In the beta testing period, many celebs like 50 cent and pro sports figures like Carmelo Anthony took part in the startup. Of course they will benefit the most from posts. But how much of that virtual money will actually trickle down to the masses?
According to the tsū website:
∫ We believe in quality content, real ownership, and the value of one’s own network.
As a free social platform, we recognize members for their likeness, image and content by sharing earned revenues.
Create content, interact with your community, and invite your friends and followers to join what is now your personal network.
As a content creator, you’ll earn fair value for all the social things you normally do.
How do you ‘earn fair value for all the social things you do”? It stops there, you must then sign up to gain access. No more information is given to you. And beware, there is no delete button for your account once you sign up with tsū. This should be a huge red flag.
If you want to know more about tsū, click here to the tsū faq page.
In an update on November 11th, Amanda wrote “Supposedly 2 super power users have reported making the $100. Out of supposedly 1 million users. You have better odds on winning the lottery for $100. Or making more money by doing data entry in a 3rd world country. They posted a picture of a hand written check. Yes. Hand written. To Andrew Fromm’s company name. Yes. His company name. Perhaps he struck some kind of deal? As his profile is in his personal name…. Or are you able to just say my company made this under your personal account? I don’t think the IRS will like that. Any which way.. I assume tsu does not plan on sending out many checks (or to any foreign countries) if they are hand writing checks. Since their whole slick is YOU GET PAID FOR YOUR CONTENT.. you’d think that check writing software would have been a bit more of a priority. There is still zero facts on what you get paid for although they show nice views and shares.. you get a standard “tsu royalties .4″ each day with zero explanation.”
I recently read a number of comments on videos supporting and promoting tsū as the next big thing, the next thing to replace Facebook and Google Plus. It seems many of the commenters know very little about tsū and how it works. Most seem to be a little ‘disgruntled’ at Facebook and the workings of their ad revenue. Tsū seems to fill a void or stroke a chord with people disenchanted with the money-making giants in internet advertising.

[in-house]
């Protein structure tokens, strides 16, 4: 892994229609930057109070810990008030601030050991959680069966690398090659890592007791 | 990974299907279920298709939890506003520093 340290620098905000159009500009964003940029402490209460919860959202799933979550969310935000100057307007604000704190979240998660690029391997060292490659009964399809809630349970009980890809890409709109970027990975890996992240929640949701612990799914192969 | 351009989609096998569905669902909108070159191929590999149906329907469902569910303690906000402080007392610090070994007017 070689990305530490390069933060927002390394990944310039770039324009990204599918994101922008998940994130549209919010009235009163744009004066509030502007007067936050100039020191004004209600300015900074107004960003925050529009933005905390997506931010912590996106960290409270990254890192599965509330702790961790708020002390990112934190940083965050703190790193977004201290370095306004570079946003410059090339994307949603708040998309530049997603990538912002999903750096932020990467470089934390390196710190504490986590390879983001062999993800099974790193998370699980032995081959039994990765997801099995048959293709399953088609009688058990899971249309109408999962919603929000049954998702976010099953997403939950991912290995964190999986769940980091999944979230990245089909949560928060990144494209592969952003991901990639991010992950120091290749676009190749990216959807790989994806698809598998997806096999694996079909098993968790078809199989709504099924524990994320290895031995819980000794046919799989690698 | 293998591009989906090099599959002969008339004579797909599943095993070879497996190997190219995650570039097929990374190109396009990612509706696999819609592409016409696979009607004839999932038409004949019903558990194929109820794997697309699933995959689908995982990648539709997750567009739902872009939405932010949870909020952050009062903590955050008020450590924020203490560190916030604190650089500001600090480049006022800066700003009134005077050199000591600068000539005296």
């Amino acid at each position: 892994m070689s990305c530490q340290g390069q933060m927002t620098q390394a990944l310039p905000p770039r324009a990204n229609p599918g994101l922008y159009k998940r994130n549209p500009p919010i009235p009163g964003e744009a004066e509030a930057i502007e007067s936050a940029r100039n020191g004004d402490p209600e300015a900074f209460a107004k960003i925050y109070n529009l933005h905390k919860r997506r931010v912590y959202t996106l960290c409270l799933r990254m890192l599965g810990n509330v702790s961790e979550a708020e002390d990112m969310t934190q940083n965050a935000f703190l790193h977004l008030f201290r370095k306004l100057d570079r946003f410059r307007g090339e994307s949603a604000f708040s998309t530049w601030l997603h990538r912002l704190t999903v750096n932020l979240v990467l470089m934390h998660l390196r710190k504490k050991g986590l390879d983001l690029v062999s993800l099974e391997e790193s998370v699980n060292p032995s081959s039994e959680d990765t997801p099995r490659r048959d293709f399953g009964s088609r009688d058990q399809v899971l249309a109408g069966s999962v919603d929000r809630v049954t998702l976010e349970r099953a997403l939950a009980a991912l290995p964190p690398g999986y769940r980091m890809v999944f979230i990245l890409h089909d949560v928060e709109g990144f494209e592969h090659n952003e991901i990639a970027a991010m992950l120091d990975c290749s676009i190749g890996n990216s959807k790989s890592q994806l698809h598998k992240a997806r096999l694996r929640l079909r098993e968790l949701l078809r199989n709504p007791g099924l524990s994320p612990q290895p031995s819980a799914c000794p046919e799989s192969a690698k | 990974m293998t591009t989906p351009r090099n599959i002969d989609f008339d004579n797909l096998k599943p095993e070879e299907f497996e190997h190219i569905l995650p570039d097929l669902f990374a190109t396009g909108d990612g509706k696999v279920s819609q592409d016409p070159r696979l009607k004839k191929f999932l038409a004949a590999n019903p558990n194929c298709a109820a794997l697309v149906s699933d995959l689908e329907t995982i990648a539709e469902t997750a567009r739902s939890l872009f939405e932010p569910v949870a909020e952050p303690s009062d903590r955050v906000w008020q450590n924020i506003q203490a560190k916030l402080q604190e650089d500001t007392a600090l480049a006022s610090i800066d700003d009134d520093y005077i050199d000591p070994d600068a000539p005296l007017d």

I would be the first to say, that tsū is probably not for them, but they all seem to be flocking to the site in some kind of anti-Facebook craze.
Apparently, there are some people on the internet who don’t take lightly to being told this new network may be a scam. Unfortunately, Amanda had to close her comments because of all the ‘hate’ spam she received after writing one of the most thought-provoking, critical thinking posts on the internet about tsū. My hope is that people will look into this site and shed more light on it. Time will certainly tell whether this social network will sustain itself or disappear like dust in the wind.
Have you ever wondered why people spend so much time on Facebook? Tsū may just take the act of ‘wasting your time online’ to a new level. I’ve already witnessed countless people in chats spending countless hours on tsū spamming potential followers for the lure of money.
Sure, Facebook makes billions of dollars per quarter in ad revenue. But, hey, we are not Mark Zuckerberg. Can this platform be improved. Sure it can. However, startups like tsū are behind the eight ball and will fall short of expectations.
In the high-tech world of social media, if you are not selling a product, you are likely to be the product of someone else. That is how twitter, Google Plus, Facebook and other social networks survive. Startups will come and go. I think this one doesn’t have a chance, but stranger things have happened. Who really knows.
As I read through various comments about tsū, one post stood out from the rest. LIke a light in a fog.
I’d like to know your thoughts? And remember, do a little research before you jump on a new social platform. Good luck.
FOX News (YouTube)
Amanda Blaine (Is TSU a Scam? 6 Things to consider)
Facebook (Investor Relations- 3rd Quarter 2014 ad revenue results)
Tired of helping Facebook make money? Tsu may be for you (New York Business Journal)
Tsu: The New Social Network That Pays You for Posts, Friends (Daily Finance)